Not many election pundits predicted a landslide victory for the Tories back in May 2015, but fewer still will be surprised at the direction Conservative policy has taken since then. In general terms, the Government have looked to encourage growth in the number of homes built year-on-year, whilst rigidly protecting Britain’s green belts and edging communities ever closer to sustainability.
Britain’s House Building Problem
The Housing and Planning Bill – 2015
Now passing through Parliament, the Housing & Planning Bill contains a number of provisions which will impact the property and construction industries. The focus seems to be the efficient delivery of homes and key items include:
- Powers for the Secretary of State to step in to speed up local authority progress on Local Plans, with the authority to revise and even prepare a document as they see fit.
- Starter homes, sold to first-time-buyers at 80% market price.
- A ‘Permission in Principle’ will be available for land allocation in certain documents, such as development plan documents and neighbourhood plans. Ensuring that a proposed use is acceptable in planning terms.
- A statutory register of brownfield land that is available for development will be introduced, this will also have the benefit of permission in principle.
- Local authorities will be encouraged to help self-builders by allocating plots of land in their area with permission in principle.
All of these actions will work towards increasing housing numbers in 2016 and beyond.
Although permitted development rights to convert office to residential were set to end in May 2016, Housing and Planning Minister, Brandon Lewis, has announced that they will now continue indefinitely. Further, two aspects will be added:
- the right to allow for the demolition of existing office buildings to make way for new residential properties (though limitations will be made clear in due course)
- The inclusion of B1(c) (light industrial use) under the same policy, potentially unlocking additional brownfield land
As of 6th April 2015, the Government used the Community Infrastructure Levy (CIL) Regulations to restrict the pooling of s. 106 contributions from five or more sources. Specifically, a s. 106 obligation can no longer constitute a reason for granting planning permission if the obligation relates to the ‘funding or provision of an infrastructure project or type of infrastructure’ where five or more separate planning obligations already exist in the local planning authority’s (LPA’s) area for that project or type of infrastructure. Interestingly, that applies even if the Local Authority doesn’t have a CIL charging schedule.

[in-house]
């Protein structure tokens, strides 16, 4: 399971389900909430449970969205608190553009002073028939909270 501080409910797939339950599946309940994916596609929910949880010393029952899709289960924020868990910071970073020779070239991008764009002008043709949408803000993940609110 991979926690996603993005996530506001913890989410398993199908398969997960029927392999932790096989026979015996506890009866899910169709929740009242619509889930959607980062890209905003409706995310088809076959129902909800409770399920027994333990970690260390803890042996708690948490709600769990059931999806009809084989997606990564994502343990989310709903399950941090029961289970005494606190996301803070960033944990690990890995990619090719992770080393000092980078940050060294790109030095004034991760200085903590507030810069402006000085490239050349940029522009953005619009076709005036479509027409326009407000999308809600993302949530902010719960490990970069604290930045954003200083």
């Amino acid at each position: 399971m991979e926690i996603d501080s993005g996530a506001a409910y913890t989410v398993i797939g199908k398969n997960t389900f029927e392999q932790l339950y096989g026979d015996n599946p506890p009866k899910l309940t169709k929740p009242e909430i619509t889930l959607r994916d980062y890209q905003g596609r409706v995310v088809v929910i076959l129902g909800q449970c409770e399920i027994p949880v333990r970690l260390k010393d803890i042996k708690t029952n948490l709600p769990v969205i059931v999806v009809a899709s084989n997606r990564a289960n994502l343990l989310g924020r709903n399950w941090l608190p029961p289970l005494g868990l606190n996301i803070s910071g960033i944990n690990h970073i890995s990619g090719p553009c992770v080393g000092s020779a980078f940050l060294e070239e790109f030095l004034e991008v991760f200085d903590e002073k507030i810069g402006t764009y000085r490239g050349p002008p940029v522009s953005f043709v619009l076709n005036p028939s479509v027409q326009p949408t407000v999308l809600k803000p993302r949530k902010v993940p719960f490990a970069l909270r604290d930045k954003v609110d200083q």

Most planning authorities require a fixed monitoring fee, to fund the administrative costs of ensuring that planning obligations under a s. 106 agreement are conformed with. 2015 saw these fees called into question after Cherwell District Council refused a development of 26 units.
In the Cherwell case, the Inspector on appeal judged that the monitoring fee failed the ‘necessity’ test and that judgement was later upheld in the High Court.
The result is that standardised monitoring fees, payable in advance of the development starting, are no longer viable or enforceable.
A High Court ruling back in July 2015 (ref. below), saw the Court agree with two local planning authorities – West Berkshire District and Reading Borough Councils – in the matter of excluding small projects from an affordable housing requirement.
The councils were able to successfully argue that such a one size fits all approach to policy making was irrational and unrealistic and, further, that it was unlawful that the changes to the guidance sought to override the affordable housing policies independently examined and adopted as part of the local plan process.
The judgment was highly critical of the approach taken in introducing the policy, with Holgate J agreeing with the arguments that the inflexible wording of the relevant paragraphs meant that the changes were to be applied nationally, notwithstanding any conflict with individual local plan policies. The relevant paragraphs were removed from the NPPG.
The Compulsory Planning Process
Early in 2015, the Department for Communities and Local Government consulted on proposed changes to the existing Compulsory Purchase regime. This was followed in October by updated guidance and what’s known as the Crichel Down Rules, as well as DCLG’s formal response to the consultation and a commitment to adopt many of the core concepts. The key takeaways are:
- DCLG will expand the right of certain acquiring authorities to enter and survey prior to a CPO being made.
- Public authorities will be encouraged to offer good levels of compensation at an earlier stage in the process, with more flexibility in terms of the level of compensation offered at an early stage.
- DCLG will introduce statutory targets and timescales in respect of the confirmation stage and the timescale for a decision to promote certainty.
- DCLG will proceed with widening the remedies available to the courts to allow them to quash a decision to confirm a CPO as an alternative to quashing the order itself.
- DCLG will proceed with proposals in terms of the powers of entry to take possession of acquired land.
- DCLG will work to extend powers to override easements and restrictive covenants.
Oxfordshire County Council v Secretary of State for Communities and Local Government & ors  EWHC 186
R (on the application of West Berkshire District Council and Reading Borough Council) v Secretary of State for Communities and Local Government  EWHC 2222
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